Mallows Bay

Mallows Bay is a small bay on the Maryland side of the Potomac River in Charles County, Maryland, United States. The bay is the location of what is regarded as the "largest shipwreck fleet in the Western Hemisphere"[2][3] and is described as a "ship graveyard."[4]

Mallows Bay-Widewater Historic and Archeological District
A shipwreck at Mallows Bay, February 2011
A shipwreck at Mallows Bay, February 2011
Mallows Bay is located in Maryland
Mallows Bay
Mallows Bay is located in the United States
Mallows Bay
LocationOff Sandy Point
Charles County, Maryland[1]
Coordinates38°28′21.4″N 77°16′6.9″W / 38.472611°N 77.268583°W / 38.472611; -77.268583 (Mallows Bay, Potomac River, Maryland)Coordinates: 38°28′21.4″N 77°16′6.9″W / 38.472611°N 77.268583°W / 38.472611; -77.268583 (Mallows Bay, Potomac River, Maryland)[1]
NRHP reference No.15000173
Added to NRHPApril 24, 2015

Mallows Bay was declared a National Marine Sanctuary in July 2019.[5]

Ghost fleetEdit

The "Ghost Fleet" of Mallows Bay is a reference to the hundreds of ships whose remains still rest in its relatively shallow waters.[6][7] It is the largest collection of wrecks in the Western hemisphere,[6] 230 United States Shipping Board Merchant Fleet Corporation ships sunk in the river.[8] More than 100 of the vessels are wooden steamships, part of a fleet built to cross the Atlantic during World War I.[6] However, because they were built of wood due to an lack of available steel, most of these ships were obsolete upon completion after the end of the war.[6]

The U.S. Navy did not want the ships, which were stored in the James River – at the cost of $50,000 a month – so they were sold to the Western Marine & Salvage Company.[6] The company moved the ships to the Potomac River at Widewater, Virginia and in 1925, they were towed to Mallows Bay.[6] Western Marine went bankrupt and the ships were burned and remained where they lay.[6] During World War II, Bethlehem Steel built a salvage basin to recover metal from the abandoned ships.[8]

Access to the ships is through Mallows Bay Park, operated by the county, located at 1440 Wilson Landing Road in Nanjemoy, Maryland. A 0.8-mile trail loops around the park and the salvage basin. In 2010, a boat ramp and pier for recreational use was constructed to provide access to the Potomac River. It is popular to canoe or kayak among the ship ruins; the ships form a reef that hosts an array of wildlife.[9][10][8]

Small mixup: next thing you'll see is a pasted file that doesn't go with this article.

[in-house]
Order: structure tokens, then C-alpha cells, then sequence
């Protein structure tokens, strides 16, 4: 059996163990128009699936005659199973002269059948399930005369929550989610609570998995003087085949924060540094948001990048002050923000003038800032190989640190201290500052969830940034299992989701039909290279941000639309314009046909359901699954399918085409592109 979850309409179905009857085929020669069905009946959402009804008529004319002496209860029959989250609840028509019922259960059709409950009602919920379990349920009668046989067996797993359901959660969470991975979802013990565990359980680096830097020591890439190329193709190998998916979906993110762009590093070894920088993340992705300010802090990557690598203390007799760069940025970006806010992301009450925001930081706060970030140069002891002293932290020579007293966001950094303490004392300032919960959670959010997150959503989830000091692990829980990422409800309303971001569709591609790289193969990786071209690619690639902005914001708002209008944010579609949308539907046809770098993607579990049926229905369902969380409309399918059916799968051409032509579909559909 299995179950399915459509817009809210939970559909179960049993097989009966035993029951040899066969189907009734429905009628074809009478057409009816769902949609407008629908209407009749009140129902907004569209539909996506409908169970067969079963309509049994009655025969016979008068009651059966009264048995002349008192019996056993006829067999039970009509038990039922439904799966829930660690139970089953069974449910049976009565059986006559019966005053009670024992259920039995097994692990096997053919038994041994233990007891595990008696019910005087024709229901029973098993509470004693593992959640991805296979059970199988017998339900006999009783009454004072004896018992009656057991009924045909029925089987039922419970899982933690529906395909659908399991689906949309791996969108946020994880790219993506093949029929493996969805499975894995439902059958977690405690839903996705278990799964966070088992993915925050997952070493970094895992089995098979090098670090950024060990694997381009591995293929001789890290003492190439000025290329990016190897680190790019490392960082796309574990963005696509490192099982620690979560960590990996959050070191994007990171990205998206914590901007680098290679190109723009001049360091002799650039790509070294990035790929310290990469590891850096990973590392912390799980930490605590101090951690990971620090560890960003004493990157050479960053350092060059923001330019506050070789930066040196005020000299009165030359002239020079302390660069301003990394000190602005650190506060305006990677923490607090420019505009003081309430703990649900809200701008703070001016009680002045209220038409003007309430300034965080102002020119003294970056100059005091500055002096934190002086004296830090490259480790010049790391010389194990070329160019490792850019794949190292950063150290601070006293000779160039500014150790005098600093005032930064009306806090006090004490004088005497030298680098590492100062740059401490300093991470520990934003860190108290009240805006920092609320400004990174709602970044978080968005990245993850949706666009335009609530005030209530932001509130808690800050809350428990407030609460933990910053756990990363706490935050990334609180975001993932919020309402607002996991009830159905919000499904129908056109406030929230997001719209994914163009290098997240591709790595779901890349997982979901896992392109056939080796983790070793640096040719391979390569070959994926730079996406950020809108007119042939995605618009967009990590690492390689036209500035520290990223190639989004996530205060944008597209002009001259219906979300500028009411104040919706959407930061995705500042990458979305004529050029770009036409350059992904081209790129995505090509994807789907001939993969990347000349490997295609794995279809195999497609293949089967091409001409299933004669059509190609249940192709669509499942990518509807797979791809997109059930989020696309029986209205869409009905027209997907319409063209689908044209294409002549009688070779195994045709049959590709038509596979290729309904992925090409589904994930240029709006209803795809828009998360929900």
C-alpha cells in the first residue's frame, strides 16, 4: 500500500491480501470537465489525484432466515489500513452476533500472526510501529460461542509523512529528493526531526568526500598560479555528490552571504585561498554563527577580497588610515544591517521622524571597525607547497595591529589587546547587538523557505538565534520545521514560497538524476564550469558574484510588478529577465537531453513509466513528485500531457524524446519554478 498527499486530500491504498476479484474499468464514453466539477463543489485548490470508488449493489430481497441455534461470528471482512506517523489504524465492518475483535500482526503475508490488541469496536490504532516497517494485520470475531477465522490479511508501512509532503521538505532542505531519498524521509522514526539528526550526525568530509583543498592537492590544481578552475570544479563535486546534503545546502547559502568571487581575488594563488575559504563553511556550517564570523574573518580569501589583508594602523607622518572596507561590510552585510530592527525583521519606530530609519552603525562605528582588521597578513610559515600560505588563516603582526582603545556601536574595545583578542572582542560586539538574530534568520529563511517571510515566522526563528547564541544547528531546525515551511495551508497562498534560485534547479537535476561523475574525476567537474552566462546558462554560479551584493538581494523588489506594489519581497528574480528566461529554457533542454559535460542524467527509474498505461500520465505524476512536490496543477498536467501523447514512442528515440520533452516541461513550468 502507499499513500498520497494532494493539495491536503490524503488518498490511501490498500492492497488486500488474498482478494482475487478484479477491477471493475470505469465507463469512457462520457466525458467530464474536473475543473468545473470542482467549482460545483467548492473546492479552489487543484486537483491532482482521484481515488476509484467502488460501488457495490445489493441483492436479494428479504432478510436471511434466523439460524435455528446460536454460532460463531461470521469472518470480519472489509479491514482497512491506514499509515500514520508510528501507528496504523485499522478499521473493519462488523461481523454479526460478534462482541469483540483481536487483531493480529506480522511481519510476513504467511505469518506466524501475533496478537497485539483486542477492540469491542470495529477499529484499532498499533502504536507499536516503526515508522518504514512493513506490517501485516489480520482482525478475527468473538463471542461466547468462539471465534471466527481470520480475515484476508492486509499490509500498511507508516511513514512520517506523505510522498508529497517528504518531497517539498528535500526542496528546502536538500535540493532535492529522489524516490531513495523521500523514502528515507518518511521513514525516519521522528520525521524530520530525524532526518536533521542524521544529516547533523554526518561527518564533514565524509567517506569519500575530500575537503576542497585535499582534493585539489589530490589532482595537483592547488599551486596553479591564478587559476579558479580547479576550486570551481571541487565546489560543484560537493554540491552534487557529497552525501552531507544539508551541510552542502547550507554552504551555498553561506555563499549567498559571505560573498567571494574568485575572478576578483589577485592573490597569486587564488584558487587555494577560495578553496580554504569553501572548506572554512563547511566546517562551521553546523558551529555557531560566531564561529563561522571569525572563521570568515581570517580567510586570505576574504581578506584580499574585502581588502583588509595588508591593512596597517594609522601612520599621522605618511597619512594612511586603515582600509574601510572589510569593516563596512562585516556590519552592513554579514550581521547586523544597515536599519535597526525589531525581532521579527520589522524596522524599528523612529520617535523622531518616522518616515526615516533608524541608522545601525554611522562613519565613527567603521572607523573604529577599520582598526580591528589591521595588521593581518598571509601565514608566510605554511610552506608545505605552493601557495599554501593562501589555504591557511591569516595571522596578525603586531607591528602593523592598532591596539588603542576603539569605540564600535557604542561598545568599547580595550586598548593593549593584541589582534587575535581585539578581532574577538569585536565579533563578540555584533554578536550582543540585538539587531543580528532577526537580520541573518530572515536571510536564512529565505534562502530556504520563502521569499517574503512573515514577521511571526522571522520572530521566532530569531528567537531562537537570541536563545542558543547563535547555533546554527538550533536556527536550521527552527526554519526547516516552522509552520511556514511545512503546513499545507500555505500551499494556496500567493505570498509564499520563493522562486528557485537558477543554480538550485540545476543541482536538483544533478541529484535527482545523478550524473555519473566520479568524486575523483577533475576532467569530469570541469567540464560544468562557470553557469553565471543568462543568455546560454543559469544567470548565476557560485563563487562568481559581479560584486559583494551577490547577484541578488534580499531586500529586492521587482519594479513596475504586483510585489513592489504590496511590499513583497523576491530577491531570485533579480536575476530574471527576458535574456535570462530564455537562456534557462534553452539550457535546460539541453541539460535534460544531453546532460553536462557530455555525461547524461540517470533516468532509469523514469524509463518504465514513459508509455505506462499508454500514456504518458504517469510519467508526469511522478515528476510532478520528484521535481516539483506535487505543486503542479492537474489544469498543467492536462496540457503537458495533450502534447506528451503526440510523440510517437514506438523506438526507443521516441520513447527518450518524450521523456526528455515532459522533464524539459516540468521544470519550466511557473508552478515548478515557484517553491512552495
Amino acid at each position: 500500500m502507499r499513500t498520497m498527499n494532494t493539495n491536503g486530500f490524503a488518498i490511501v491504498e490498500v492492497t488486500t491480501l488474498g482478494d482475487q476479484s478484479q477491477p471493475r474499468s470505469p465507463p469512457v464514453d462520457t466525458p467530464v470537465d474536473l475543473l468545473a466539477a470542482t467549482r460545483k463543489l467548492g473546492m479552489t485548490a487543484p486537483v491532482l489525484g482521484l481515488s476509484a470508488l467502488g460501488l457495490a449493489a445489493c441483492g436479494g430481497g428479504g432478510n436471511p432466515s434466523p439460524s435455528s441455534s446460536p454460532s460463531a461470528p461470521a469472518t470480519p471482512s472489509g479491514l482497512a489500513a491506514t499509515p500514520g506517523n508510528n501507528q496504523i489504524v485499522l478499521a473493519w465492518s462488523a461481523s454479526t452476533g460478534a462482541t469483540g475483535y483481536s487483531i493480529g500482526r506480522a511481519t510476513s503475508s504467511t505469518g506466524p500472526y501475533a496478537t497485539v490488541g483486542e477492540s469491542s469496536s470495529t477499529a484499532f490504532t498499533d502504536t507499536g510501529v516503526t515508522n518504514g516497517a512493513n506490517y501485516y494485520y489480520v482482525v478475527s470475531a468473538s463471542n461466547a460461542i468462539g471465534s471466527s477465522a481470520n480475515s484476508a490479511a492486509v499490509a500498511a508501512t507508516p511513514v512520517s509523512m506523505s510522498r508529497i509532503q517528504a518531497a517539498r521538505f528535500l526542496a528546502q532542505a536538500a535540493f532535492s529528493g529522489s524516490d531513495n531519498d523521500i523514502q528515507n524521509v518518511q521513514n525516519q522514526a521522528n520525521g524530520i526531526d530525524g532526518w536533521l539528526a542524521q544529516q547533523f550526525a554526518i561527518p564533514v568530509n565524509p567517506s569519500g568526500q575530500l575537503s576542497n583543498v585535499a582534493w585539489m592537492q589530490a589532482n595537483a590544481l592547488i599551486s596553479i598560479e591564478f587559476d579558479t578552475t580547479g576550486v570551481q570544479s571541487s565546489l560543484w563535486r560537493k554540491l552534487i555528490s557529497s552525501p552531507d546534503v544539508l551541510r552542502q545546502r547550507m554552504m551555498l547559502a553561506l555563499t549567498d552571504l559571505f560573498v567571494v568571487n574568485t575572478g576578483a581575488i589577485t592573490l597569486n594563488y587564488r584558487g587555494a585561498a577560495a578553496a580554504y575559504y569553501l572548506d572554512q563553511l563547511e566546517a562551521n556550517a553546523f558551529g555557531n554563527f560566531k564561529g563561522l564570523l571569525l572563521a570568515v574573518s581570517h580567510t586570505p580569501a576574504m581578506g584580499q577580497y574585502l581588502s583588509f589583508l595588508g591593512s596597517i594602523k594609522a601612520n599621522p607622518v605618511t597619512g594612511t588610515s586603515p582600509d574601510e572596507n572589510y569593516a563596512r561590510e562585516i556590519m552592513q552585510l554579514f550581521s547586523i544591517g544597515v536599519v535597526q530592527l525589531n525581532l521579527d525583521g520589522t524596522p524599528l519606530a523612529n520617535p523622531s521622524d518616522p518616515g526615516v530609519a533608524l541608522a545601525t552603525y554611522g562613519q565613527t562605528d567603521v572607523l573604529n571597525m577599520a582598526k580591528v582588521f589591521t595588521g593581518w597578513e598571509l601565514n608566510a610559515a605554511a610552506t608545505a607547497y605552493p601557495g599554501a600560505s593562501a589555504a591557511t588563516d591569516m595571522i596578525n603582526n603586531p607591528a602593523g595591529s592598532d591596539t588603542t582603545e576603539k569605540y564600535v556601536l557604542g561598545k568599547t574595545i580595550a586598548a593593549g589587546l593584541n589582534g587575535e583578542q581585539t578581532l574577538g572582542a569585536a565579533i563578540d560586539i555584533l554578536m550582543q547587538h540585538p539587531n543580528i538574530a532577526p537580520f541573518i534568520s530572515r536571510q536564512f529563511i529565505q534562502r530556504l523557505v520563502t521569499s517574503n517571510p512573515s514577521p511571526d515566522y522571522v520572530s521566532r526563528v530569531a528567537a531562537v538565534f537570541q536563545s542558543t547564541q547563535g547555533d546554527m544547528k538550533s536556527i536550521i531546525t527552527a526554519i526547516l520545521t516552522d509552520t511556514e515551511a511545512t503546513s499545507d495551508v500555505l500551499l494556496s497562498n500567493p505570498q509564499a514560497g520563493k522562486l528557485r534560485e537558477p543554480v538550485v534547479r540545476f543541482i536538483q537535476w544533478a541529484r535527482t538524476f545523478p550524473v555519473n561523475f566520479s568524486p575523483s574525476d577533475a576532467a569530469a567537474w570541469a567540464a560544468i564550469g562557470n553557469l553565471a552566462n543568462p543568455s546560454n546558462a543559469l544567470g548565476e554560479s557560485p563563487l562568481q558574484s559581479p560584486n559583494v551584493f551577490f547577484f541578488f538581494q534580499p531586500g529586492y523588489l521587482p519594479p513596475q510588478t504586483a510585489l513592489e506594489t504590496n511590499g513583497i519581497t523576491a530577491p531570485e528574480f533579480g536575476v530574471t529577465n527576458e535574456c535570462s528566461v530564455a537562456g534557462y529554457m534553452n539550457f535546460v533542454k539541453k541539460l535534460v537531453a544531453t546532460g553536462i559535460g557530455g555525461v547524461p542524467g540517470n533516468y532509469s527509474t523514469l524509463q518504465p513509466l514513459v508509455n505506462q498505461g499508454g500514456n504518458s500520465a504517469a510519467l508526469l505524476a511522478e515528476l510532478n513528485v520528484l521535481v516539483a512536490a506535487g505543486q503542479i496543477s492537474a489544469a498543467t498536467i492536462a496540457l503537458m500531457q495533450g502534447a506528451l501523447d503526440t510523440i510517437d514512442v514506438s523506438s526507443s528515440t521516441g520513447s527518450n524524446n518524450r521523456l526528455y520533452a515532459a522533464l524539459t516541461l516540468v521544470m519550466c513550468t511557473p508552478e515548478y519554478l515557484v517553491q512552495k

The bay was listed as an archaeological and historic district on the National Register of Historic Places in 2015, and was declared a National Marine Sanctuary in July 2019.

The most distinct ship seen at Mallows Bay is the S.S. Accomac.[11]

GalleryEdit

See alsoEdit

ReferencesEdit

Notes

  1. ^ a b U.S. Geological Survey Geographic Names Information System: Mallows Bay
  2. ^ Shomette, Donald G. (Winter 2001). "The Ghost Fleet of Mallows Bay". The Maryland Natural Resource. Archived from the original on April 20, 2011. Retrieved December 19, 2010.
  3. ^ Shomette, Donald G. (Winter 1999). "The Ghost Fleet of Mallows Bay". Invention & Technology Magazine. 14 (3). Archived from the original on December 3, 2008. Retrieved December 19, 2010.
  4. ^ United States Coast Pilot. 3 (43rd ed.). Washington, D.C.: National Ocean Service. 2010. p. 313. Retrieved May 5, 2010.
  5. ^ Katz, Brigit. "New National Marine Sanctuary Will Protect Maryland's 'Ghost Fleet'". www.smithsonianmag.com. Retrieved 16 July 2019.
  6. ^ a b c d e f g Lutz, Lara (10 September 2014). "Ghost fleet may go from wrecks to recreation". Bay Journal. Retrieved 31 January 2016.
  7. ^ Interesting, Sometimes (18 April 2013). "The Ghost Fleet of Mallows Bay". Retrieved 23 March 2017.
  8. ^ a b c Peck, Garrett (2012). The Potomac River: A History and Guide. Charleston, SC: The History Press. p. 145. ISBN 978-1609496005.
  9. ^ "New Boat Ramp in Mallows Bay". Southern Maryland Living. May 12, 2010. Retrieved December 22, 2010.
  10. ^ "Mallows Bay" (PDF). Maryland Department of Natural Resources. July 19, 2010. Archived from the original (PDF) on April 19, 2011. Retrieved December 22, 2010.
  11. ^ "This is the S.S. Accomac which began its career as - EyeEm". Retrieved 23 March 2017.

Further reading

  • Shomette, Donald (1996) Ghost Fleet of Mallows Bay and Other Tales of the Lost Chesapeake. Centreville, Maryland: Tidewater Publishers. ISBN 0870334808. OCLC 35103126.

External linksEdit